top of page

Behind the Seams: Unraveling the Mind of Lexington Fashion Designer Claire Pabst

Behind the bright, primary colors of the unique clothing brand called “Clart Fart” is Claire Pabst, a 24-year-old based in Lexington, Kentucky, creating stand-out clothing while working toward a more sustainable future. 

When Pabst came to the University of Kentucky from her hometown in southern Illinois, she enrolled as a marketing major despite her artistic abilities and creativity. Having grown up in a small farm town surrounded by people with more traditional beliefs, she went into college with the mindset that in order to be successful in your career, you can’t be creative.  


“There’s a lot of small-minded people where I’m from,” she said. “It was beat into my head that to be happy and successful you need to have a ‘normal job.’”


But after two days of marketing courses, she decided to switch to the School of Art and Visual Studies (SAVS) to major in fine arts and pursue illustration. In SAVS, she felt like she could embrace her true sense of style and be herself. She was inspired by how other art students dressed and found her love for fashion. She wanted to take design classes, but only graphic design was offered, not fashion. Discouraged by the lack of options and looking to start her own brand, Pabst withdrew from college. 


After making this decision, she had a lot of doubts about her future. Some of the people close to her questioned it, asking if she could just “stick it out until graduation.” Her mother, on the other hand, who is also an artist, was very supportive from the start. 


“I feel like when you throw yourself in all at once, yeah, it’s going to be so crazy and so scary, but you will learn and grow so much as a business owner, as an artist and as a creative,” Pabst said. 


With a new sewing machine, courtesy of her remaining college savings, Pabst began her new life as a full-time fashion designer in Lexington. Her style draws on lots of primary colors and mixes all kinds of patterns and textures. Her “joxers,” for example, are a combination of jean shorts and boxers with lace. She said that she wants to create pieces you can’t find anywhere else that are unique to every customer. 

“I love a closet full of standout pieces,” Pabst said. “Maybe to the normal eye people think it’s ugly, but those who get it, get it.”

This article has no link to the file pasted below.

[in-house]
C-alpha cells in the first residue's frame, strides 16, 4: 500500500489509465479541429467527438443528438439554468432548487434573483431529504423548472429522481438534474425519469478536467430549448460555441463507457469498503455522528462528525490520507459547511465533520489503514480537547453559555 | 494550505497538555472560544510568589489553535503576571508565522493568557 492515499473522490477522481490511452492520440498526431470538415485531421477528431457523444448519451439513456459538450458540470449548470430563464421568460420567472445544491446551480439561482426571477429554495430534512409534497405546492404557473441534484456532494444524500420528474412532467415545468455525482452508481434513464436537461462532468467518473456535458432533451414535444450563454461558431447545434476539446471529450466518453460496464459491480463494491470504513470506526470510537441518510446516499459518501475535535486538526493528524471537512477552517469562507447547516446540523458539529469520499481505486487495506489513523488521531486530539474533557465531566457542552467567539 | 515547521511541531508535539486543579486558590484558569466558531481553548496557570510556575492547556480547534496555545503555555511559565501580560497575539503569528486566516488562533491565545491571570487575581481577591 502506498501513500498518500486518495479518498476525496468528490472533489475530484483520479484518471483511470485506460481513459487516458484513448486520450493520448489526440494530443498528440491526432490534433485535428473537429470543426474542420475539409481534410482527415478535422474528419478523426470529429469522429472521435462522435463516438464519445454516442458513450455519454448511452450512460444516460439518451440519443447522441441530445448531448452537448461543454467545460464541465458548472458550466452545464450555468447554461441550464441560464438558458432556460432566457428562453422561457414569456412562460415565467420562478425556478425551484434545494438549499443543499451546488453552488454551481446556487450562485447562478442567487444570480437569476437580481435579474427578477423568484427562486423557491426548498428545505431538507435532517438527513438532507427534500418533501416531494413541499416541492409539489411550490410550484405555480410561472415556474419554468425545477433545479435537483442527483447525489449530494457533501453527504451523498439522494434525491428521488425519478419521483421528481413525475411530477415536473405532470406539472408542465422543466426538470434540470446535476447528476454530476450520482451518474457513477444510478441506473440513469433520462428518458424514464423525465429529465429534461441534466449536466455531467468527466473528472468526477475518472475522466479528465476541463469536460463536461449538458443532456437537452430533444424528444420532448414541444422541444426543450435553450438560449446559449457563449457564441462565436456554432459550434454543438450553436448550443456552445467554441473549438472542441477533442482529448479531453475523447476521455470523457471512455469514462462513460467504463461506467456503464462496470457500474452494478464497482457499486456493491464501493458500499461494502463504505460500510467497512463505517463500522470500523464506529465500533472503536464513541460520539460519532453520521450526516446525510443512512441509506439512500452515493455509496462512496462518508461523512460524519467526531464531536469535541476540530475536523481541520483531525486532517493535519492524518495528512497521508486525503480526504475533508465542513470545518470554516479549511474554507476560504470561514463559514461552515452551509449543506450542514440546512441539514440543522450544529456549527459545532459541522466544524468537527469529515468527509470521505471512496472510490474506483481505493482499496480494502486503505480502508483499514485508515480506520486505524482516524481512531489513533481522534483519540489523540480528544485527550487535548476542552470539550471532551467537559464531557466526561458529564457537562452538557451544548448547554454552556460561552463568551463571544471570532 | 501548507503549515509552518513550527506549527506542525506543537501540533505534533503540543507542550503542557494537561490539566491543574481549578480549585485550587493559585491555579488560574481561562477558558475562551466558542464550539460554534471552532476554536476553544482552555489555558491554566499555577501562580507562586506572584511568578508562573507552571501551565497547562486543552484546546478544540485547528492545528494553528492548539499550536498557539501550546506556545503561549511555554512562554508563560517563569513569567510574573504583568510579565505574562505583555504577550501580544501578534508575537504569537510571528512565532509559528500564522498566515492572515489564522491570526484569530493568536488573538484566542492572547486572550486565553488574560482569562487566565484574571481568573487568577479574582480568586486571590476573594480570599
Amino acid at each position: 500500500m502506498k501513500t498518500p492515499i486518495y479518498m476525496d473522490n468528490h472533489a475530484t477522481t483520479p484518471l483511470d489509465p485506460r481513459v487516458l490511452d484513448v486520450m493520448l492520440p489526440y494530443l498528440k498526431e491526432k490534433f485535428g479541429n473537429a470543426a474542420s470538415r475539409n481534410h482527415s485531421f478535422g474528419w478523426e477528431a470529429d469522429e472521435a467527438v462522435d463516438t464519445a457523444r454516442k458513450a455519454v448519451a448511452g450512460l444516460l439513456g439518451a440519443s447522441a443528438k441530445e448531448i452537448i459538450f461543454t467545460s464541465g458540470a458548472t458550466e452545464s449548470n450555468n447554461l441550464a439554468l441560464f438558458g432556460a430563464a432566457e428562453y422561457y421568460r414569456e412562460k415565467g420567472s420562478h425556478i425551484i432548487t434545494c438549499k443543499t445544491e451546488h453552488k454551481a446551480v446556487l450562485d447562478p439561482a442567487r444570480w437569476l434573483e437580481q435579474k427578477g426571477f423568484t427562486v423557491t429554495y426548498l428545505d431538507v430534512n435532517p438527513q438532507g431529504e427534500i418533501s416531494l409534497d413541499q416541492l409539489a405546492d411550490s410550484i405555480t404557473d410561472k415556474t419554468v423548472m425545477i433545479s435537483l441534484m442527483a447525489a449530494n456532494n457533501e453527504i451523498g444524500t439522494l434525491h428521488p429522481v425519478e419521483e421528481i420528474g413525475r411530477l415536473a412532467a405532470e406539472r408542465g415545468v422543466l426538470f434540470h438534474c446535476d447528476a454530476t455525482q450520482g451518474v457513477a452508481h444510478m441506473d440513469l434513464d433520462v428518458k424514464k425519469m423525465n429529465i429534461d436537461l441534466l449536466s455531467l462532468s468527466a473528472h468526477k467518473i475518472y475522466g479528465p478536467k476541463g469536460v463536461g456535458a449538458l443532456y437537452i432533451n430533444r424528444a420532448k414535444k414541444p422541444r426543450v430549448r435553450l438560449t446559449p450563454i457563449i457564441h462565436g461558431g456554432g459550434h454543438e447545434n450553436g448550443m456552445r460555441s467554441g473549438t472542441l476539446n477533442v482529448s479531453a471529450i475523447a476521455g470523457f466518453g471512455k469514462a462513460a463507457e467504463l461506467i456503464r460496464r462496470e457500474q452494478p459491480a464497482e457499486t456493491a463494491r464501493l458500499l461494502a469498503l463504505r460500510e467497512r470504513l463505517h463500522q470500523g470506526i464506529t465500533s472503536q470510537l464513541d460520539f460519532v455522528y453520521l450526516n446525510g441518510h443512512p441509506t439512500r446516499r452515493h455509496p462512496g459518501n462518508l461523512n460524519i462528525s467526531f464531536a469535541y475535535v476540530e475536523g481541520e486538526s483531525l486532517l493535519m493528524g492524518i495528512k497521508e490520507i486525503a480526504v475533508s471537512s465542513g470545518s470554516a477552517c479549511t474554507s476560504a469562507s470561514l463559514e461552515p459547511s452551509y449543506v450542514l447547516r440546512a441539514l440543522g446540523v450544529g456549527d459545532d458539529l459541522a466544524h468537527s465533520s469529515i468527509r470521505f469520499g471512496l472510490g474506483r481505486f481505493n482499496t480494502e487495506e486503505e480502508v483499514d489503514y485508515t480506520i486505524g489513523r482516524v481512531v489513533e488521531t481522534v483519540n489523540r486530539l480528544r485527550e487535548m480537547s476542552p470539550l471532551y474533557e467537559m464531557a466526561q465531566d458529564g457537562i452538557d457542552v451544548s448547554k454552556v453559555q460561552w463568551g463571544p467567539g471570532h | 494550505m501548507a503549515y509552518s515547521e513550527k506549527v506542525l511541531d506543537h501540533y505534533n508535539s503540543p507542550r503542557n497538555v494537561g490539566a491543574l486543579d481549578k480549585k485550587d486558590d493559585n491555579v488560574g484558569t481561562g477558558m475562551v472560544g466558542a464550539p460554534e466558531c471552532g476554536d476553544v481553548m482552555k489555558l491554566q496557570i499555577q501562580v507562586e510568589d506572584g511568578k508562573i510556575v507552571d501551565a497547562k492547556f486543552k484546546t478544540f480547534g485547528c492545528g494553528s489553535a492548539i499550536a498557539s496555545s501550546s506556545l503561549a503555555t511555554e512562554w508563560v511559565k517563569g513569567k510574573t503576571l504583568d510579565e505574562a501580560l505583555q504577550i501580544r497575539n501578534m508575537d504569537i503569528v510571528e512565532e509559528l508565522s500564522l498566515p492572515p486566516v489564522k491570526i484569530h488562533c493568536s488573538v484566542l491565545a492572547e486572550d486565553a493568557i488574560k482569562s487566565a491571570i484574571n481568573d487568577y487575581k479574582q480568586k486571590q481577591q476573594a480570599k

Pabst doesn’t want to create a piece that can only be worn one way, either. She said versatile clothing is vital to her brand and her values. As a part of her summer collection in 2023, she created a bikini that could be worn over 30 ways. 


 The “scrap-kini” was created to use up scrap fabric that otherwise would have gone to waste and has become her most successful piece to date. The top consists of two pieces with three ties and different fabrics on both sides. For even more variety, the bottoms can be worn forward, backward and inside out. 


One of her more recent pieces is the “tri-skirt.” It has over 27 vintage buttons used to modify the skirt. The top layer is the mini skirt with a detachable layer to make it knee-length. A third layer creates a floor-length skirt. With ties in the front middle, the wearer can leave it open or closed for their preferred look. 


“Making the skirts is definitely a labor of love,” Pabst said.


One of Pabst's most important values for her brand is sustainability. In addition to her pieces’ versatility, they are made exclusively from secondhand or deadstock fabric. She also promotes sustainable values on her social media, one of her main outlets for selling clothes. 

She said that she ignores trends as much as possible while still allowing for new ideas to come and go. The instant gratification of microtrends doesn’t interest her as much as sticking to what she values as a person and a brand.


“What makes the longevity of the brand is sticking to the truth of the brand and not feeding into the microtrends,” she said. “Stick to your individuality as a designer and it’ll show through.”


With her sustainability-centered focus, everything Pabst creates is handmade, meaning she can only put out small quantities of an item at a time. To help overcome this obstacle, she said she has considered opening up to small, ethical manufacturers in the United States, but she isn’t sure if she wants the production out of her hands. 


“I need to see what’s going on. I need to make sure everything’s made properly and correctly and make sure people are getting paid the right amounts and only using secondhand materials,” Pabst said. 

In the distant future, or at least after she’s completed her move to California in late 2024, she hopes to open up her own storefront with in-house seamstresses. The idea is for customers to choose the fabric and lace to customize their pieces. Once her business has grown to the point where it doesn’t need to be constantly monitored, she plans on traveling to gather international inspiration for her designs. 


Despite her doubts and external opinions, Pabst stuck with her passion and pursued what she wanted to. 


“Don’t listen to your internal monologue telling you this is dumb, or embarrassing or stupid,” Pabst said. “You gotta push through. If you really have your dream and want to accomplish it, you gotta find it inside yourself and ask how much you want it.”


コメント


bottom of page